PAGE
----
He was 25 in 1999 when his father, Mohammed Sadiq al-Sadr, a revered Shia leader, and Mr Sadr’s two brothers were assassinated by Saddam Hussein’s gunmen in Najaf. He just survived sharing a similar fate, remaining under house arrest in Najaf until 2003 when Saddam was overthrown by the US invasion. He and his followers became the most powerful force in many Shia parts of Iraq as enemies of the old regime, but also opposing the occupation. In 2004, his Mehdi Army fought two savage battles against American troops in Najaf, and in Basra it engaged in a prolonged guerrilla war against the British Army which saw the Mehdi Army take control of the city.

The Mehdi Army was seen by the Sunni community as playing a central role in the sectarian murder campaign that reached its height in 2006-7. Mr Sadr says that “people infiltrated the Mehdi Army and carried out these killings”, adding that if his militiamen were involved in the murder of Sunnis he would be the first person to denounce them.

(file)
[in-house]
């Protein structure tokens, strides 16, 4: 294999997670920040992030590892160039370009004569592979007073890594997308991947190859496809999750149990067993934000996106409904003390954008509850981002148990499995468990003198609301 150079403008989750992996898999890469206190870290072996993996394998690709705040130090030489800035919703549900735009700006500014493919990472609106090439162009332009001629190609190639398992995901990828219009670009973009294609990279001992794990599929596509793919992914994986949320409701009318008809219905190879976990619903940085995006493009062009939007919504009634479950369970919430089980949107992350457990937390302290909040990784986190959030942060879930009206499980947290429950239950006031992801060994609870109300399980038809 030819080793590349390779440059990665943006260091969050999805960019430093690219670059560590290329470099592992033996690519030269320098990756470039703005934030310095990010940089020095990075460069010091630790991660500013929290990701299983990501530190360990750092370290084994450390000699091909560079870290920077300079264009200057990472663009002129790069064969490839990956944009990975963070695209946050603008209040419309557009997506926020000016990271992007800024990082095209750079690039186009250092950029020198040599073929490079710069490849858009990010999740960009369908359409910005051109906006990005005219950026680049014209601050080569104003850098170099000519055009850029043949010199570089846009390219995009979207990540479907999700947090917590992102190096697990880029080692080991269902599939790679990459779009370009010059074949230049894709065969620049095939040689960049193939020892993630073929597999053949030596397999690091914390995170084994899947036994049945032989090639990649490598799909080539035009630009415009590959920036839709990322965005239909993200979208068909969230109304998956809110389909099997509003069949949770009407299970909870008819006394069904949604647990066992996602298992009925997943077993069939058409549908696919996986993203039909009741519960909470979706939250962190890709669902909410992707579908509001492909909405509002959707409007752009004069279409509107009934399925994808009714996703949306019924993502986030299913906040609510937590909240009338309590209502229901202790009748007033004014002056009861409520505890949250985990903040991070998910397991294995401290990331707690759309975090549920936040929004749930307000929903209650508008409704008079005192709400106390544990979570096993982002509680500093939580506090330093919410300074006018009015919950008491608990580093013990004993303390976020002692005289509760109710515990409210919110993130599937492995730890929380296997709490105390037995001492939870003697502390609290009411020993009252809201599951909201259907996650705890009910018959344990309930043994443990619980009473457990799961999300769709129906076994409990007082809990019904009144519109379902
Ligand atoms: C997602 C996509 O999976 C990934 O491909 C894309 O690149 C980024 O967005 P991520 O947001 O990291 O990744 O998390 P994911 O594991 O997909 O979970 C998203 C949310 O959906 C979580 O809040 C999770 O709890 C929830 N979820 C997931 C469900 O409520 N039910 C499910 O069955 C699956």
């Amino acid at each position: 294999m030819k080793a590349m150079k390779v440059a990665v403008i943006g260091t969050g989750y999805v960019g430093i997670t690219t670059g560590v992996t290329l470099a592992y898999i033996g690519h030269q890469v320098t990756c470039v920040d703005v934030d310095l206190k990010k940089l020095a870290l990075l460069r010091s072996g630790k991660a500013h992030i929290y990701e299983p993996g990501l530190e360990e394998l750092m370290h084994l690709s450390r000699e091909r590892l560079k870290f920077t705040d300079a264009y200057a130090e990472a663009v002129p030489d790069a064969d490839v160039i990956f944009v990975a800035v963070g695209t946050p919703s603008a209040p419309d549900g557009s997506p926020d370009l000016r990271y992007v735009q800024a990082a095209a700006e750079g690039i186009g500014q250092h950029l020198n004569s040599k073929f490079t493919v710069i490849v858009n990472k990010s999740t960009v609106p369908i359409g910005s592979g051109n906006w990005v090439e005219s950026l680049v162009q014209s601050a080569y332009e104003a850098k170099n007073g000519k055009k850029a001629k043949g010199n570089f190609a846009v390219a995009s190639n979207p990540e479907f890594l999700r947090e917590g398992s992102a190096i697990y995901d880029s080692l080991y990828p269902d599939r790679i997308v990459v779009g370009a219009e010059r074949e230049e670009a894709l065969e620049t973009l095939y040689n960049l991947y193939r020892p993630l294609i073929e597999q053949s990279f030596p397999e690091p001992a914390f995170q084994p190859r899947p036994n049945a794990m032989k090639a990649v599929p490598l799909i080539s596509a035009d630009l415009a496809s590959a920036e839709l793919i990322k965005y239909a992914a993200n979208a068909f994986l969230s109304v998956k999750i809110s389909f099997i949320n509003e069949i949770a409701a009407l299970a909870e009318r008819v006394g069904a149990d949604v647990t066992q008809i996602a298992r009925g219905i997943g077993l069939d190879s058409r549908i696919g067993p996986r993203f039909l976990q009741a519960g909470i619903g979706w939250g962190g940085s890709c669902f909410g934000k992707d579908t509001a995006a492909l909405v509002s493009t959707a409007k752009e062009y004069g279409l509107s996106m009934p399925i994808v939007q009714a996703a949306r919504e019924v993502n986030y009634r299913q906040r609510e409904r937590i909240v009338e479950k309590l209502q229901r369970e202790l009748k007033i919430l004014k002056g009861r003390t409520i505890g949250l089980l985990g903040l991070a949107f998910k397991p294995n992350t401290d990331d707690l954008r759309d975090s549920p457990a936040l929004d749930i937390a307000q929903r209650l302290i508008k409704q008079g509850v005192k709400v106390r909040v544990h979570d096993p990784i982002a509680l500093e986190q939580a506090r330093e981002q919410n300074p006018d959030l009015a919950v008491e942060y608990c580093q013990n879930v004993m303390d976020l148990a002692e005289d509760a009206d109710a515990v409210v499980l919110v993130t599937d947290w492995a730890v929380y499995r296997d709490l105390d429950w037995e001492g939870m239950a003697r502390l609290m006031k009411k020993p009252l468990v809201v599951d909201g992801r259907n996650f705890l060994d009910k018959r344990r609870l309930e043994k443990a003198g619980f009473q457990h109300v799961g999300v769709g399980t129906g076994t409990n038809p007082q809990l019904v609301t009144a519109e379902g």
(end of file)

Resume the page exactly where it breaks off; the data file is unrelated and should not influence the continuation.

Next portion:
For much of this period, Mr Sadr did not appear to have had full control of forces acting in his name; ultimately he stood them down. At the same time, the Mehdi Army was being driven from its old strongholds in Basra and Sadr City by the US Army and resurgent Iraqi government armed forces. Asked about the status of the Mehdi Army today, Mr Sadr says: “It is still there but it is frozen because the occupation is apparently over. If it comes back, they [the Mehdi Army militiamen] will come back.”

In the past five years, Mr Sadr has rebuilt his movement as one of the main players in Iraqi politics with a programme that is a mixture of Shia religion, populism and Iraqi nationalism. After a strong showing in the general election in 2010, it became part of the present government, with six seats in the cabinet. But Mr Sadr is highly critical of Prime Minister Nouri al-Maliki’s performance during his two terms in office, accusing his administration of being sectarian, corrupt and incompetent.